Swift County Sheriff: Students Likely Unbelted When School Van Failed to Yield to Semi

March 13, 2018 07:54 PM

Authorities in Swift County say the driver of a school transport van that collided with a semitrailer Monday afternoon failed to yield the right of way when the collision occurred, and that the student passengers were likely unbelted. 

Three teenagers remain in critical condition with head, neck and back injuries following the crash.


Seven students from three families in the Hancock Public School District were in the van. According to the Swift County sheriff, 16-year-old Gaige Anderson is in critical condition. His younger brother, 15-year-old Bradyn Sanderson, has been treated and released.  

RELATED: 3 Remain in Critical; Sheriff Names Drivers, Students Involved in Semi-Van Crash Near Benson

Sixteen-year-old Harleigh Schlief and his 14-year-old sister, Savannah Schlief, are also in critical condition. Their younger siblings, 12-year-old Natasha Schlief and 10-year-old Blade Schlief, were treated for injuries at Swift County Benson Hospital and were scheduled to be released either Tuesday or Wednesday, as was fellow passenger 10-year-old Korah Schroeder.

The driver of the van, 68-year-old Judith Van Eps, was also injured but expected to be released from the hospital Tuesday. District officials say she has driven the route many times since she started her employment with the district in 2012. 

The semi driver, 43-year-old Jeremy Beyer, was uninjured in the crash.

The accident happened in rural Danvers, about 12 minutes from Hancock where the students are in school.

The Swift County Sheriff says Eps was about to make her first drop off after school when she crashed into the semi just behind the cab of the truck. Authorities say the van was traveling about 25-30 miles per hour, and that there was a yield sign posted on the side of the gravel road as she approached the intersection. The semi did not have a yield sign and was traveling about 50 mph, according to investigators.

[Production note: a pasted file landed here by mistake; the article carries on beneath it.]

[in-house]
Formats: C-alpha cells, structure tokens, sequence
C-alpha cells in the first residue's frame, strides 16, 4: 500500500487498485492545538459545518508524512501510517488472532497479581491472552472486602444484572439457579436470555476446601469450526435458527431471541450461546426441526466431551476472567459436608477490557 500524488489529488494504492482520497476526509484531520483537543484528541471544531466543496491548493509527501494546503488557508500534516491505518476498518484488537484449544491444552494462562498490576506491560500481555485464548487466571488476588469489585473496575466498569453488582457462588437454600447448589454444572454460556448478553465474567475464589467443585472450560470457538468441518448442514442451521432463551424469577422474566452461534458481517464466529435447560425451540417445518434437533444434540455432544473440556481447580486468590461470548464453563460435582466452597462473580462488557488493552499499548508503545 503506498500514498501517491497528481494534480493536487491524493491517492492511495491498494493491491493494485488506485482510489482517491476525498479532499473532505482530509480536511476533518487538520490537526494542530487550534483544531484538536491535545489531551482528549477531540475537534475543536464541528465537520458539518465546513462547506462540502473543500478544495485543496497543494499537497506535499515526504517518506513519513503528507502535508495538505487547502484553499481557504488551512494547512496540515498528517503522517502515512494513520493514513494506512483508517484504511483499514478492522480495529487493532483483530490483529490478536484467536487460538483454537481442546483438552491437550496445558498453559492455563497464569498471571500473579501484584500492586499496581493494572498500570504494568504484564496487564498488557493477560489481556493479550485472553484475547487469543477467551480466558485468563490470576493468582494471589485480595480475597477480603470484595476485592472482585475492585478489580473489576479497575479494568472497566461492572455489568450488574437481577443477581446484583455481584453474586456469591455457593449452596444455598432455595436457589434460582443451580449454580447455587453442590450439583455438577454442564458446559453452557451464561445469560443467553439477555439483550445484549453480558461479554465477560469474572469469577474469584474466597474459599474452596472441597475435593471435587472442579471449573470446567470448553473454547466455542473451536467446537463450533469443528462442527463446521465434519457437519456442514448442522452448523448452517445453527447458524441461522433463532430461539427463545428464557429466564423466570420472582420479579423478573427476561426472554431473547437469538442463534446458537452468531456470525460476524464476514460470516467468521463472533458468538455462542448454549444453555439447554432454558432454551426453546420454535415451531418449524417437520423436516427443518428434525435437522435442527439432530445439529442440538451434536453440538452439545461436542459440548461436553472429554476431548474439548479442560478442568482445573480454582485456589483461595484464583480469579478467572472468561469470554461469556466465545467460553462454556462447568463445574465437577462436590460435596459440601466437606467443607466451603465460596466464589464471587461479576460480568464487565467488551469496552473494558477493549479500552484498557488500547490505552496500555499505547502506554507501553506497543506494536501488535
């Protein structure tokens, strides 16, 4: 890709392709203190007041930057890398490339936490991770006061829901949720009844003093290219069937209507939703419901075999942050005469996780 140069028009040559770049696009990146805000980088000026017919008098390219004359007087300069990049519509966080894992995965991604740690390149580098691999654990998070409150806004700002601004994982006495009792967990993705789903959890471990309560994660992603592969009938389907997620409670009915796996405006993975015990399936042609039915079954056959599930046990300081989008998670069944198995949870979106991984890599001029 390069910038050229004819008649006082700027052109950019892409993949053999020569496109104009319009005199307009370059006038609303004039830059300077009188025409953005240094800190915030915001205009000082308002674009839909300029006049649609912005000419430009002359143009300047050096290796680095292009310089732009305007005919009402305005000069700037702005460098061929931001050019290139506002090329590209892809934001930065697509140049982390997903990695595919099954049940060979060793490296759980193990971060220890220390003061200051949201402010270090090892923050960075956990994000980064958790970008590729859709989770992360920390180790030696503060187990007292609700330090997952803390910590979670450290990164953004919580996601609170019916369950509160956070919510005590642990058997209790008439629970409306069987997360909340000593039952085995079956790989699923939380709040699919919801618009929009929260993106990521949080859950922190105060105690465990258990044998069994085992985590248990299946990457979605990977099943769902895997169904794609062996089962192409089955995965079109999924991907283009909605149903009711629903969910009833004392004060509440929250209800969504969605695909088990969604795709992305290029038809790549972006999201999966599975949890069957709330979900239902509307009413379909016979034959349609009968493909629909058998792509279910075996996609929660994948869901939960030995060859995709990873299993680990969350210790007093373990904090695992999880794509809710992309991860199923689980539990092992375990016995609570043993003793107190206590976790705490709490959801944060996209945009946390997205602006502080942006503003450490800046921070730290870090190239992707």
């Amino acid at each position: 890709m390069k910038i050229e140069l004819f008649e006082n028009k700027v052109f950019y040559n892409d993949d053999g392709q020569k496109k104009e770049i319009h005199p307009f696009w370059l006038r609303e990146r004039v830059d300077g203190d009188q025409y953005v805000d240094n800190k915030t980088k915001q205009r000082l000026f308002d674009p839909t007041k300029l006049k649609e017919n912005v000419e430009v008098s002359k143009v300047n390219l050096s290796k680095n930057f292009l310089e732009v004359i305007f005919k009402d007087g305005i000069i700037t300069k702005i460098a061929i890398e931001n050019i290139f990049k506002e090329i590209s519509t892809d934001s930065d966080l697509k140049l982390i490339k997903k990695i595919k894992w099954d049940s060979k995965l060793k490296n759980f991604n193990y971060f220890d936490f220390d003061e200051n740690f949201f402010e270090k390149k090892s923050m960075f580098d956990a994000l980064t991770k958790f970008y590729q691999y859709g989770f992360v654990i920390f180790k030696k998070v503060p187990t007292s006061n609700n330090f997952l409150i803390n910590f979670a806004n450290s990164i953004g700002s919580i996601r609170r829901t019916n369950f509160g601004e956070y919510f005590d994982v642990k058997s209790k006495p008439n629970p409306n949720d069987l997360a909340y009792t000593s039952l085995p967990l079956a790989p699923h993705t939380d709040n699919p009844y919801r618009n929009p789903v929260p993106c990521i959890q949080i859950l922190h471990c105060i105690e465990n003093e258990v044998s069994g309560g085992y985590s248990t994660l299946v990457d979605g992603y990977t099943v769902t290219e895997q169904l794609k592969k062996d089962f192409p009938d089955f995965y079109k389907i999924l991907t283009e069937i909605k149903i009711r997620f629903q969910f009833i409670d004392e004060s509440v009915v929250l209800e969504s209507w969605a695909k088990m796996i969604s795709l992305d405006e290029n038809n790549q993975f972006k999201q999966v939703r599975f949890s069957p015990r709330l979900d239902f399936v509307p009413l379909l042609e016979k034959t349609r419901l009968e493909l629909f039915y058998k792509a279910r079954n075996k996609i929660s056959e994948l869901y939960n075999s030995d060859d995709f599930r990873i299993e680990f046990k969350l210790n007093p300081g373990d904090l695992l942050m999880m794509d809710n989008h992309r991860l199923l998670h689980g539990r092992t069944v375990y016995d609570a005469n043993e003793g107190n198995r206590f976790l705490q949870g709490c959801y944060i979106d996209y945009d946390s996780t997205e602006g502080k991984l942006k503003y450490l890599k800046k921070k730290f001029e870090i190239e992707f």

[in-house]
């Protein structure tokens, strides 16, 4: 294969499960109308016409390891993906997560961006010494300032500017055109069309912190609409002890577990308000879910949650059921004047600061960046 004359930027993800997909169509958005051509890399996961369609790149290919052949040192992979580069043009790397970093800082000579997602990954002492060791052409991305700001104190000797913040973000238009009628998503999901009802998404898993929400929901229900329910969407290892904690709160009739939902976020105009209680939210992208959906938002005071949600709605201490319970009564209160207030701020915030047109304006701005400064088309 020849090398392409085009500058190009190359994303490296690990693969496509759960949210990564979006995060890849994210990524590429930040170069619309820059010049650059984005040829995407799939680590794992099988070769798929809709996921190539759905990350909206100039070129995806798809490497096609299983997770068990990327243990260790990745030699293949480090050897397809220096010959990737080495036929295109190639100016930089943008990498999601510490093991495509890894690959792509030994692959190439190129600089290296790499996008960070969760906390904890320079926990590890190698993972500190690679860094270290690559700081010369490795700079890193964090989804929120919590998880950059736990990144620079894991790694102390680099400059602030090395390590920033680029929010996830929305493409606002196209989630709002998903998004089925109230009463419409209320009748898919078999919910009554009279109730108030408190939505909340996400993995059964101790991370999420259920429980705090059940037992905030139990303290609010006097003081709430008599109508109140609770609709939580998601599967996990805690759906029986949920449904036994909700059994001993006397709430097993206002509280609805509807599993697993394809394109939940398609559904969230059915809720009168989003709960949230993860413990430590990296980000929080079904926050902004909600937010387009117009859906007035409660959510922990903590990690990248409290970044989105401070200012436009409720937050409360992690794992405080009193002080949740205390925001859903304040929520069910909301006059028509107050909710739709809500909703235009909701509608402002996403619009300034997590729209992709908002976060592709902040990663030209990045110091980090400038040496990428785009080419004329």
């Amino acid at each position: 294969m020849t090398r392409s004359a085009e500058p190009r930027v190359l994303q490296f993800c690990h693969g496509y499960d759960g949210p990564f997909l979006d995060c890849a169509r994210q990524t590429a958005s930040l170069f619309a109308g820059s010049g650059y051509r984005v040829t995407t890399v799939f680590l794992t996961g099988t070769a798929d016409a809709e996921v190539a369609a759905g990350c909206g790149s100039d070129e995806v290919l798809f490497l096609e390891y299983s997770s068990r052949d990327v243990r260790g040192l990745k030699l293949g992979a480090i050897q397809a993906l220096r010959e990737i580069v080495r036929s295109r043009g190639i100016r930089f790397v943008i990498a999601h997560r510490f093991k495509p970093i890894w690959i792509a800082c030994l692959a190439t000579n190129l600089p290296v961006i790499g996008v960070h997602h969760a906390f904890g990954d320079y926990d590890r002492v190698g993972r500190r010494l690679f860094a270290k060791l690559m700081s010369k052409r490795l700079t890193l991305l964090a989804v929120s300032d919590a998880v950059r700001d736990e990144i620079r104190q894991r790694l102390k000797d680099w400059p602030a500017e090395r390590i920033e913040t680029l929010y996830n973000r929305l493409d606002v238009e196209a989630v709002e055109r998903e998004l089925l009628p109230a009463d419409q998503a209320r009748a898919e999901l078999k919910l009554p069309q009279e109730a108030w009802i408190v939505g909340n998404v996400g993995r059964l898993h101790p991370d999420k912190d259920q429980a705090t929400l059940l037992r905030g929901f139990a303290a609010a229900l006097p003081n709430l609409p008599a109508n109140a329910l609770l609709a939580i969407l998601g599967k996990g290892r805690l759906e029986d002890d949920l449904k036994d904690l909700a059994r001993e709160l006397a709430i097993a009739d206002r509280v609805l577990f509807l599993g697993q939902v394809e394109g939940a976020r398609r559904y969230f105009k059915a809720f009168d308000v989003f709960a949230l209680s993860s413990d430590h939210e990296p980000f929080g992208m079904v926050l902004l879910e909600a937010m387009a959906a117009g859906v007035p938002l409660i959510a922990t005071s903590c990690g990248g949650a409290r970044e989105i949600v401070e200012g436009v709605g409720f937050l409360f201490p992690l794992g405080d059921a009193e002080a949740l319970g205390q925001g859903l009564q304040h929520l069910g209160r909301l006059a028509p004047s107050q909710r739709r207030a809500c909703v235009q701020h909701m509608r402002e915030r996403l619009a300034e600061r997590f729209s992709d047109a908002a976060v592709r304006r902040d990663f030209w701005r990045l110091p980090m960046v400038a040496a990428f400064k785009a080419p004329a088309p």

"It does not appear that the students had seat belts on," said Swift County Sheriff Holtz of the early stages of the investigation.

He says investigators are now trying to determine via Minnesota law whether the students should have been buckled up. 

"According to the driver of the semi, it appeared that the van was slowing down," Holtz said.

The Hancock Public School District uses smaller vans as a substitute for buses to transport some of the students who live further from the school.

RELATED: 7 Children, Driver Injured in School Van-Semi Crash Near Benson

"It's an unusual day for our school district," Hancock Superintendent Loren Hacker said at a news conference Tuesday. "I don't know how else to describe that."

Hacker said he is now focused on next steps.

"Prayers for healing and into the future for these children," Hacker said. "Hug each other. Love conquers all. That's the type of community this is. I really believe this will draw us even closer together."

RELATED: RAW: Chopper 5 Footage at Scene of School Van-Semi Crash Near Benson

Holtz said the Minnesota State Patrol should be finishing up reconstruction of the crash Tuesday night or Wednesday. Then the Swift County Sheriff's Department can finish its investigation and hand the case over to the Swift County Attorney to decide whether any charges should be filed.

A fund to benefit the families of the crash victims has been set up at the Community Development Bank in Hancock. To donate, call 320-392-5278.


Katherine Johnson

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